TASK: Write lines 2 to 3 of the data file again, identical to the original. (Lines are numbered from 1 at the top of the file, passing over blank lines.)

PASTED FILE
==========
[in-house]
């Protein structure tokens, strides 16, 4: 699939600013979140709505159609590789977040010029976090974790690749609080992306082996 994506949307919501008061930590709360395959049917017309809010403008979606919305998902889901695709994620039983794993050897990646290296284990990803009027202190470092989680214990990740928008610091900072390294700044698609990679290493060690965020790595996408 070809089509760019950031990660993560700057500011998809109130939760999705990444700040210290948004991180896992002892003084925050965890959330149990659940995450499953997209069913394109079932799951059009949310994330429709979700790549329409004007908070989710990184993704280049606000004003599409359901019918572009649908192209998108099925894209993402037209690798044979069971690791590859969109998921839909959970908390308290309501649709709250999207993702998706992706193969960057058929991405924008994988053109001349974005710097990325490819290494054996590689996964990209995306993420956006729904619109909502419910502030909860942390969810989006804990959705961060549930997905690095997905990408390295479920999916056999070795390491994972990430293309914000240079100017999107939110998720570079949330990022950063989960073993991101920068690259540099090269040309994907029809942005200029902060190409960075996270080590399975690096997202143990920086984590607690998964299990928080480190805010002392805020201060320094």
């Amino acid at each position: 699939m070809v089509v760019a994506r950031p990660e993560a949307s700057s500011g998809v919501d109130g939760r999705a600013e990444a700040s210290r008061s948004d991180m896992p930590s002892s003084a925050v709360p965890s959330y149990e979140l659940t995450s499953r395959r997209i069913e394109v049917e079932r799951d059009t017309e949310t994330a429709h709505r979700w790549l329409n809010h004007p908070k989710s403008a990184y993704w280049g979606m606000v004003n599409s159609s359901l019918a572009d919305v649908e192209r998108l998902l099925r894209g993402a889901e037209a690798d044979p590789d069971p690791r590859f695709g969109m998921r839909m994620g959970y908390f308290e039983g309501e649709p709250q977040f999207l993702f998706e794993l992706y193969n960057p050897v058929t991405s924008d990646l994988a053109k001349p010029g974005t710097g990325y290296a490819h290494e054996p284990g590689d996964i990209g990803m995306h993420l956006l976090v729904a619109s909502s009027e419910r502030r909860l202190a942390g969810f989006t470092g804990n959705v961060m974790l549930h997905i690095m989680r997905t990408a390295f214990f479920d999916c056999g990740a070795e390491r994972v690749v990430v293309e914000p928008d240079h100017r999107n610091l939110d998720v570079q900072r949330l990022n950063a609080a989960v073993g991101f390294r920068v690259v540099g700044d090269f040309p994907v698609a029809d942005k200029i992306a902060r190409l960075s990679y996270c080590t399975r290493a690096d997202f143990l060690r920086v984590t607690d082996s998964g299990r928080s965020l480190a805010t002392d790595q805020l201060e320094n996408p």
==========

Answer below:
């Protein structure tokens, strides 16, 4: 699939600013979140709505159609590789977040010029976090974790690749609080992306082996 994506949307919501008061930590709360395959049917017309809010403008979606919305998902889901695709994620039983794993050897990646290296284990990803009027202190470092989680214990990740928008610091900072390294700044698609990679290493060690965020790595996408 070809089509760019950031990660993560700057500011998809109130939760999705990444700040210290948004991180896992002892003084925050965890959330149990659940995450499953997209069913394109079932799951059009949310994330429709979700790549329409004007908070989710990184993704280049606000004003599409359901019918572009649908192209998108099925894209993402037209690798044979069971690791590859969109998921839909959970908390308290309501649709709250999207993702998706992706193969960057058929991405924008994988053109001349974005710097990325490819290494054996590689996964990209995306993420956006729904619109909502419910502030909860942390969810989006804990959705961060549930997905690095997905990408390295479920999916056999070795390491994972990430293309914000240079100017999107939110998720570079949330990022950063989960073993991101920068690259540099090269040309994907029809942005200029902060190409960075996270080590399975690096997202143990920086984590607690998964299990928080480190805010002392805020201060320094």
């Amino acid at each position: 699939m070809v089509v760019a994506r950031p990660e993560a949307s700057s500011g998809v919501d109130g939760r999705a600013e990444a700040s210290r008061s948004d991180m896992p930590s002892s003084a925050v709360p965890s959330y149990e979140l659940t995450s499953r395959r997209i069913e394109v049917e079932r799951d059009t017309e949310t994330a429709h709505r979700w790549l329409n809010h004007p908070k989710s403008a990184y993704w280049g979606m606000v004003n599409s159609s359901l019918a572009d919305v649908e192209r998108l998902l099925r894209g993402a889901e037209a690798d044979p590789d069971p690791r590859f695709g969109m998921r839909m994620g959970y908390f308290e039983g309501e649709p709250q977040f999207l993702f998706e794993l992706y193969n960057p050897v058929t991405s924008d990646l994988a053109k001349p010029g974005t710097g990325y290296a490819h290494e054996p284990g590689d996964i990209g990803m995306h993420l956006l976090v729904a619109s909502s009027e419910r502030r909860l202190a942390g969810f989006t470092g804990n959705v961060m974790l549930h997905i690095m989680r997905t990408a390295f214990f479920d999916c056999g990740a070795e390491r994972v690749v990430v293309e914000p928008d240079h100017r999107n610091l939110d998720v570079q900072r949330l990022n950063a609080a989960v073993g991101f390294r920068v690259v540099g700044d090269f040309p994907v698609a029809d942005k200029i992306a902060r190409l960075s990679y996270c080590t399975r290493a690096d997202f143990l060690r920086v984590t607690d082996s998964g299990r928080s965020l480190a805010t002392d790595q805020l201060e320094n996408p």